My wife’s sister got married yesterday.
It wasn’t your ordinary wedding.
See, she’s orthodox Jewish, kind of like the crowd you see in Brooklyn.
So yesterday evening I found myself in a big dance hall, separated from my wife (men and women sit and dance in separate areas in these types of weddings), with a bunch of enthusiastic young men dancing in circles to extremely high volume songs in Yiddish.
Now, as with pretty much any situation I run into, I started thinking –
How’s this possible?
Why do people give up a lot of life’s little perks you and I take for granted and voluntarily join such a strictly religious organization?
(Umm… I guess you could say that about marriage too don’t you think?)
So what’s the main persuasion mechanism behind a religion that makes it so effective that it basically it overrides man’s basic desires of lust and greed?!
Side note – you have to understand that in Israel religion is a very organized institution.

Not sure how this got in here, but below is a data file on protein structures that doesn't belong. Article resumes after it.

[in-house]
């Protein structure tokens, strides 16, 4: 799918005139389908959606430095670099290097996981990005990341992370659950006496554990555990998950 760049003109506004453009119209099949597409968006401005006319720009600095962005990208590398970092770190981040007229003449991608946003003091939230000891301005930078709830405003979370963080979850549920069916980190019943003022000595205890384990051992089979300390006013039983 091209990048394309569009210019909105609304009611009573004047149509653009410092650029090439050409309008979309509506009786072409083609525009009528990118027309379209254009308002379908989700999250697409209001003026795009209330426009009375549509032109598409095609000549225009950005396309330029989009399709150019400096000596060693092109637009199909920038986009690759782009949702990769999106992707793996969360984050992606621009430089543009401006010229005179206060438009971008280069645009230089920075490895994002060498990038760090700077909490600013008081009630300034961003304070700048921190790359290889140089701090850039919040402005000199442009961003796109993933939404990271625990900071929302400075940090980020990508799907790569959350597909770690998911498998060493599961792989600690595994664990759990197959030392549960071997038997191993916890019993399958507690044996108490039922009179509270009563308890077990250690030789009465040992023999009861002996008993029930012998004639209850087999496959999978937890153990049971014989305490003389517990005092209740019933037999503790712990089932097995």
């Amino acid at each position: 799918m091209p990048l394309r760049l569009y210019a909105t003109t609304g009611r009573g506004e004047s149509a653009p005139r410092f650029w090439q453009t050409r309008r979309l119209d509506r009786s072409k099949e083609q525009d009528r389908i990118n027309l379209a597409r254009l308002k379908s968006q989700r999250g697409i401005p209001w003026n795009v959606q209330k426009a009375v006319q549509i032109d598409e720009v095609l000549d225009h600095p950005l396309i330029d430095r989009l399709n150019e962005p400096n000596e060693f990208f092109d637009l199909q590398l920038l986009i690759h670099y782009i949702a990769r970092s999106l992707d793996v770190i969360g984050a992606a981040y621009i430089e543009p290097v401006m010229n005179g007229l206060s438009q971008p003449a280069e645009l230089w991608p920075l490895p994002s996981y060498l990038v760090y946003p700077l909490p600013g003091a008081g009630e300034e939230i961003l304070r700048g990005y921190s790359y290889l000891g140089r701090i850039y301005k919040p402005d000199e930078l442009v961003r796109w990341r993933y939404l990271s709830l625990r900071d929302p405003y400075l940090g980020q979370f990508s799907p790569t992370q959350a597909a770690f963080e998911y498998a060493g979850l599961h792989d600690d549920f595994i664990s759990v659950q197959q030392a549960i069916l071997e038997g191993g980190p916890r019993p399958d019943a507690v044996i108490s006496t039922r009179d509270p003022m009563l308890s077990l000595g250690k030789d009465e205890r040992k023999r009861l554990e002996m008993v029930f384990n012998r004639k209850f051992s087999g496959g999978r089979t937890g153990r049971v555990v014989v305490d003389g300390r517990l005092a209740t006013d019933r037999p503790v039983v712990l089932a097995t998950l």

It’s not a let’s-see-how-it’s-like kind of thing.
It’s like a totally different world over there, with laws and customs that we seculars find it hard to comprehend, and when someone enters or leaves that world, it’s usually for good – they leave their past way behind, never to return…
Most of these people are destined to live low-income lifestyles with only promises of spiritual uplifting and a glorious afterlife, whenever that’s gonna happen…
So, anyway – what’s the secret of a 5,000-year-old successful persuasion system?
My conclusion? One word –
That is the main emotional desire behind this whole thing we call religion.
It’s been scientifically proven that there are certain chemical feel-good reactions in the brain when it’s holder is part of a certain group of people.
Since our ancestors crawled out of the ocean we are hardwired to want to be a part of a group – never alone, our power is in our numbers, and our survival depends on it.
And when you think of the whole conversion process from secularity to religion, you find that this process happens in most cases in a time where that person’s going through this transformation is indeed physically alone or simply feels alienated from their surroundings, feeling misunderstood due to a certain experience they’ve gone through.